I would highly recommend going off-book, especially with younger kids. The pieces are very diverse and allow for a bunch of different creative constructions, but the instructions can leave some parents and kids feeling frustrated. The kit itself encourages the construction of other items. The catapult only takes up half of the pieces, leaving the rest for improvements and your imagination. And we all had a much better time experimenting with the kit than following its directions.

Having read a few online reviews, I was afraid the pieces were not well-made. We were delightfully surprised that that was not the case. Though some pieces are rigid, they fit together very smoothly and the recycled plastic does not seem cheap. When the pieces are put together they have a great deal of flexibility as well and we tried to break them through stressing the constructions we made, but they seemed pretty sturdy. Perhaps my only qualm is that when moving a construction, the parts are likely to shift around – they come off as easily as they are put together and that’s especially difficult when constructing the Uberarc.

The cross-compatibility behind the Uberstix series is really a wonderful idea and the concepts are very well developed. The Uberarc is available for ~$140 on Amazon and the Uberpult is available for $18.95 on Amazon.


About the Author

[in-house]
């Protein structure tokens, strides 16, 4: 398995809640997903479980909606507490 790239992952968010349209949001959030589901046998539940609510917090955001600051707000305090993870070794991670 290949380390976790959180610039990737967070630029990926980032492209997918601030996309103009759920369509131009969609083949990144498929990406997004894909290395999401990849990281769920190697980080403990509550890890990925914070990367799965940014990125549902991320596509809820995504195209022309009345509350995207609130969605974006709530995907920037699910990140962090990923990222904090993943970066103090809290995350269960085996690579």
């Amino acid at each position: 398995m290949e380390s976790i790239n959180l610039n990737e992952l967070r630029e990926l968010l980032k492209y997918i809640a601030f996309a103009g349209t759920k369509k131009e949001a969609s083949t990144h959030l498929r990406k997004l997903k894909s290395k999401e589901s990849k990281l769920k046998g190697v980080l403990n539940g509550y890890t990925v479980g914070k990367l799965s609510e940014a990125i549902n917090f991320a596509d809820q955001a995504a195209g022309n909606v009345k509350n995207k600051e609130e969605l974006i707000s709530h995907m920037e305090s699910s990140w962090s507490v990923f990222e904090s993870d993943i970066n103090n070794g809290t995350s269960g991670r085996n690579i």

Greg dreamed up the idea for the Truly Network while living in Hawaii, which began with a single site called TrulyObscure. In 2010, when advertisers and readers were requesting coverage beyond the scope of that site, TrulyNet was launched, reaching a broader audience over a variety of niche sites. Formerly the head technology correspondent for the Des Moines Register at age 16, he has since lived and worked in five states and two countries, helping a list of organizations and companies that includes the United States Census Bureau, TripAdvisor, Events Photo Group, Berlitz, and Computer Geeks. He also served as the Content Strategy Manager for HearPlanet, a multi-platform app that has reached over a million users and has been featured in the New York Times, Hemispheres Magazine, National Geographic Adventure, Fox Business News, PC Magazine, and even Apple’s own iPhone ads. Greg has written as a restaurant critic and feature journalist for a number of national and international publications, including City Weekend Magazine, Red Egg Magazine, the Newton Daily News, Capital Change Magazine, and an arm of China Daily, Beijing Weekend. In addition, he has served as a consulting editor for the Foreign Language Press of Beijing, as well as a writer and editor for the George Washington University Hatchet, the school newspaper of his alma mater. Originally from Iowa, Greg is currently living in the West Village of Manhattan.